Review question

# What's the most economical speed for this ship's journey? Add to your resource collection Remove from your resource collection Add notes to this resource View your notes for this resource

Ref: R7280

## Solution

The cost of running a cargo ship is $£150$ a day for wages and other crew expenses and $£\dfrac{8v^2}{3}$ a day for fuel and maintenance, where $v$ is the steady speed in $\quantity{}{km/h}$. Find in terms of $v$ how many days a voyage of $\quantity{2400}{km}$ takes and hence obtain a formula for the total cost of the whole voyage.

If $v$ is the steady speed of the ship, it takes time $t=\dfrac{s}{v}$ to travel a distance $s$.

In our case, we have $s=\quantity{2400}{km}$, and hence the voyage takes $\dfrac{2400}{v}$ hours, or $\dfrac{100}{v}$ days.

The cost per day is $150+\dfrac{8v^2}{3}$ so the total cost of the voyage is $\begin{equation*} \left(150+\dfrac{8v^2}{3}\right)\frac{100}{v} = \frac{15\,000}{v} + \frac{800v}{3}. \end{equation*}$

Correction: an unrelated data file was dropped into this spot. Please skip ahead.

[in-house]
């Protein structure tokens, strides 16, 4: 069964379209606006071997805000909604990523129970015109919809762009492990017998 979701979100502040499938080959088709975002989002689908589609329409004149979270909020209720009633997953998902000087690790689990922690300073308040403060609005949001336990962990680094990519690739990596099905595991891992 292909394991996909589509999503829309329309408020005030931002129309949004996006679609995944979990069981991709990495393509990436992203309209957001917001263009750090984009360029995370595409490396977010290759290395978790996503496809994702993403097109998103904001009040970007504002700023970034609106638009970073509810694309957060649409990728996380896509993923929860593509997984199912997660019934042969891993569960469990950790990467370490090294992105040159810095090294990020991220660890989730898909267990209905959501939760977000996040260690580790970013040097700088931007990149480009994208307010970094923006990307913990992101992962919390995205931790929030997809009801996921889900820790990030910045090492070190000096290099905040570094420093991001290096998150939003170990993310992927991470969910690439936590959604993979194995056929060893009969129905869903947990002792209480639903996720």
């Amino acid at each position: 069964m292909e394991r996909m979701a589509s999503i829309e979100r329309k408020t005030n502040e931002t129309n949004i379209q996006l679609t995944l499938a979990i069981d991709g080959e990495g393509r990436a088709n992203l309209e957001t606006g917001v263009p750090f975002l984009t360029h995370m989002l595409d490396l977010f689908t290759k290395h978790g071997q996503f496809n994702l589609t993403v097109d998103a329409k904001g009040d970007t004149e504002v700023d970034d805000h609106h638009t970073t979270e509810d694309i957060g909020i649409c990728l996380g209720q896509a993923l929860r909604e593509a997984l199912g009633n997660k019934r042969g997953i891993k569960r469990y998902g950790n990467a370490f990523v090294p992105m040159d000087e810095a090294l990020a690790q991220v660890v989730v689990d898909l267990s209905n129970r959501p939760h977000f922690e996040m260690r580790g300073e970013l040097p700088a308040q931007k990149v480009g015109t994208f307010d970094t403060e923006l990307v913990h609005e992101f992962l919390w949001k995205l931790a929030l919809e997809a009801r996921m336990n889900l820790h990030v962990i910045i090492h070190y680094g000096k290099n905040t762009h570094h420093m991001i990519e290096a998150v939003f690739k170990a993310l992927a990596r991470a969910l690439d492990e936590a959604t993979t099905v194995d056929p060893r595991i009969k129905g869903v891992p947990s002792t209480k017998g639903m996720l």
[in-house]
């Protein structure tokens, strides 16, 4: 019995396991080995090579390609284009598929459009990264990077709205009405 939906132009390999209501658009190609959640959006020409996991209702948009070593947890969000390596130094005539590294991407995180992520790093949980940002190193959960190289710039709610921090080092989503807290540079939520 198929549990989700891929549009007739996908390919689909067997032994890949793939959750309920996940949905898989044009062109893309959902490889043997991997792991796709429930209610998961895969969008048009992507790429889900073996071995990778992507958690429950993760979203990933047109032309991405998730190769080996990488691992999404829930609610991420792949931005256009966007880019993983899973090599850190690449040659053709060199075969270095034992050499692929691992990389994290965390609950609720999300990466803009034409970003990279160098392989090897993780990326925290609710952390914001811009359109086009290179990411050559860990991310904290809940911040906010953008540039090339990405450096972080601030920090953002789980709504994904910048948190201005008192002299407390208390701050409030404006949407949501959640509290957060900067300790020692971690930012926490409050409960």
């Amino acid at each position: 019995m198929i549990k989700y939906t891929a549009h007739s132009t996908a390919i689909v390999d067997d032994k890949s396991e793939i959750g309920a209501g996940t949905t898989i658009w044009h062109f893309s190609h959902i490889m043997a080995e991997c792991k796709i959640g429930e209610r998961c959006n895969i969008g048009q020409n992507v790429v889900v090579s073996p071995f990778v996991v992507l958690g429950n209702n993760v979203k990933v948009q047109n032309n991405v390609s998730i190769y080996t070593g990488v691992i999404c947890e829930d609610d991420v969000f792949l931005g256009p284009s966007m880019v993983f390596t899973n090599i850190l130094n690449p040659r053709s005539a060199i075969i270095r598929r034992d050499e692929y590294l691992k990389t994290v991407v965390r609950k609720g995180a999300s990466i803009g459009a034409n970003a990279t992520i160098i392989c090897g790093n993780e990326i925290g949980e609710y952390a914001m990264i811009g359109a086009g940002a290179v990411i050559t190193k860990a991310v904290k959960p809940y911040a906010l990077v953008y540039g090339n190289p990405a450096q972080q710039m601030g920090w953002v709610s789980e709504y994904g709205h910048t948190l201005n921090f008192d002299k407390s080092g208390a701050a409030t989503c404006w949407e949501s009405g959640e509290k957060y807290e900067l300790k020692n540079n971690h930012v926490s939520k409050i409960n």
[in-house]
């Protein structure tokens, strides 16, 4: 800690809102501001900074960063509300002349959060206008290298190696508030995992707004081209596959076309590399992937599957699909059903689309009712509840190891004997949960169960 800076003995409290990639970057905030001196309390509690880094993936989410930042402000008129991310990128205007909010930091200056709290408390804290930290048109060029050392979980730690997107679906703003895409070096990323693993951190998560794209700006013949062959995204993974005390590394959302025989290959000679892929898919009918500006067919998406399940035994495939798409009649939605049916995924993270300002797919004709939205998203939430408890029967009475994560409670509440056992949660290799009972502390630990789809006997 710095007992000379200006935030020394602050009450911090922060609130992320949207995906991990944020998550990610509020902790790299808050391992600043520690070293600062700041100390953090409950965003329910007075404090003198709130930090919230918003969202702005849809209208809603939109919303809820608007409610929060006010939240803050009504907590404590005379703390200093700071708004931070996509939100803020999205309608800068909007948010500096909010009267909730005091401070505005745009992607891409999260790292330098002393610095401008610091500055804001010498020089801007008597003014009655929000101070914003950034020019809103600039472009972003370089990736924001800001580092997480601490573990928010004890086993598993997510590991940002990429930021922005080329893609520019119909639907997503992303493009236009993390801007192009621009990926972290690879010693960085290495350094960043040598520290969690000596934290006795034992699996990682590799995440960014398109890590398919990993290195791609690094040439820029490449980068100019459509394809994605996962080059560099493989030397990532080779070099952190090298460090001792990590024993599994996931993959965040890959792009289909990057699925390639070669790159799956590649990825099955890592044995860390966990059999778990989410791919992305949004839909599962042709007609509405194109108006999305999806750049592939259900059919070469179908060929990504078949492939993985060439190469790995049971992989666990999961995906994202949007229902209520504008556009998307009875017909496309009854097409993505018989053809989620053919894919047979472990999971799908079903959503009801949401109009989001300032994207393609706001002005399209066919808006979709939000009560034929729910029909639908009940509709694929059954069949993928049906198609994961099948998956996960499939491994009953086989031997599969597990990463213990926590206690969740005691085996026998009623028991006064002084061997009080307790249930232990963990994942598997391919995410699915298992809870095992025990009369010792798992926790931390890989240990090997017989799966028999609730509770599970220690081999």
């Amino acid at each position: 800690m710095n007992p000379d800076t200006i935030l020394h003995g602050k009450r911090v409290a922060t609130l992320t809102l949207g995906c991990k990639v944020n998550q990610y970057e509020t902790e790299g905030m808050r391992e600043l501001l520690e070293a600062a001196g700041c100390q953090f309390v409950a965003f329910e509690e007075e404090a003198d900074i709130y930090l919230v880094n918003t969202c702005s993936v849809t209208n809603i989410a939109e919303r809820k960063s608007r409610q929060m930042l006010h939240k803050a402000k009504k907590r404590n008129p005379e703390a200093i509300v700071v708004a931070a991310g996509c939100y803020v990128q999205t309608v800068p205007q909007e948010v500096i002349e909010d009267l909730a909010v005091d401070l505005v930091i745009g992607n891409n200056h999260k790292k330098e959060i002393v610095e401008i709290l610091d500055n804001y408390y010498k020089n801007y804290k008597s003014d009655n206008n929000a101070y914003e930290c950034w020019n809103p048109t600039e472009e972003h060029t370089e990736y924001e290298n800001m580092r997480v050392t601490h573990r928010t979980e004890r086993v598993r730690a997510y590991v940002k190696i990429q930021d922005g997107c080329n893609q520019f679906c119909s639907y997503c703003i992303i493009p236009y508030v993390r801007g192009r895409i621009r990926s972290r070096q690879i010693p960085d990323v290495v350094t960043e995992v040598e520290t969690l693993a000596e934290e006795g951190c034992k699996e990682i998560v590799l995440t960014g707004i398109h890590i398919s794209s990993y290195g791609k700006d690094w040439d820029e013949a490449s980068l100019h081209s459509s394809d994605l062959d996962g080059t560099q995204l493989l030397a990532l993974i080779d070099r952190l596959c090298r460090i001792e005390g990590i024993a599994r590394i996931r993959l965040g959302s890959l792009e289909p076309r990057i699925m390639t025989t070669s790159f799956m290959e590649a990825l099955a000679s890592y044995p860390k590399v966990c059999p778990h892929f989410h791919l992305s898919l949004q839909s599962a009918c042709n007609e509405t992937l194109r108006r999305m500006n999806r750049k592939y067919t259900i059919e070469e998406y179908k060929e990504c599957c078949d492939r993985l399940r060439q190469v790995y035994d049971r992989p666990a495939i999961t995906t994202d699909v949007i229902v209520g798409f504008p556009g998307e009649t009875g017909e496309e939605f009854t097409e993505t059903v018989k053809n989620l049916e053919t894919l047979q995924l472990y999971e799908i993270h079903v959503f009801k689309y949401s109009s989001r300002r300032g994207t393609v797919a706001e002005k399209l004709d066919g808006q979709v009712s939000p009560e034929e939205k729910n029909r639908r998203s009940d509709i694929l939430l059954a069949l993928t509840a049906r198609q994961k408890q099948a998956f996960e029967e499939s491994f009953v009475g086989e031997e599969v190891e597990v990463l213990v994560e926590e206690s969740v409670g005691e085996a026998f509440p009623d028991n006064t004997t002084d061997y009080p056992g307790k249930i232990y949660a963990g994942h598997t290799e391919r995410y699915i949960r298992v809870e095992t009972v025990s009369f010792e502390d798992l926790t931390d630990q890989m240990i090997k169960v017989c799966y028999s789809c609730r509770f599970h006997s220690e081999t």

Deduce by calculus methods the most economical speed and the least total cost of the whole voyage.

The most economical speed reduces the total cost of the voyage to a minimum. First we find the derivative of the cost function:

$\frac{d}{dv} \left( \frac{15\,000}{v} + \frac{800v}{3} \right) = -\frac{15\,000}{v^2}+ \frac{800}{3}.$

Setting this equal to zero and solving for $v$,

\begin{align*} -\frac{15\,000}{v^2}+ \frac{800}{3} &= 0\\ -15\,000 + \frac{800v^2}{3} &= 0\\ v^2 &= \frac{450}{8}\\ v &= \pm \sqrt{\frac{450}{8}} = \pm \frac{15}{2}. \end{align*}

The speed $v$ has to be positive, so $v = \quantity{\dfrac{15}{2}}{km/h}$ is the most economical speed.

At this speed the cost of the voyage is $\dfrac{15\,000}{15/2} + \dfrac{800\times15/2}{3} = £4\,000$.

To check this is the minimum rather than the maximum cost, we can compare the cost at a different speed such as $v=\quantity{5}{km/h}$. \begin{align*} \text{Cost} &= \frac{15\,000}{5} + \frac{800\times5}{3}\\ &= 3\,000+\frac{4\,000}{3}\\ &> 4\,000 \end{align*}

So the $£4\,000$ is indeed the minimum cost.

Alternatively, we could evaluate the second derivative at $v=\dfrac{15}{2}$.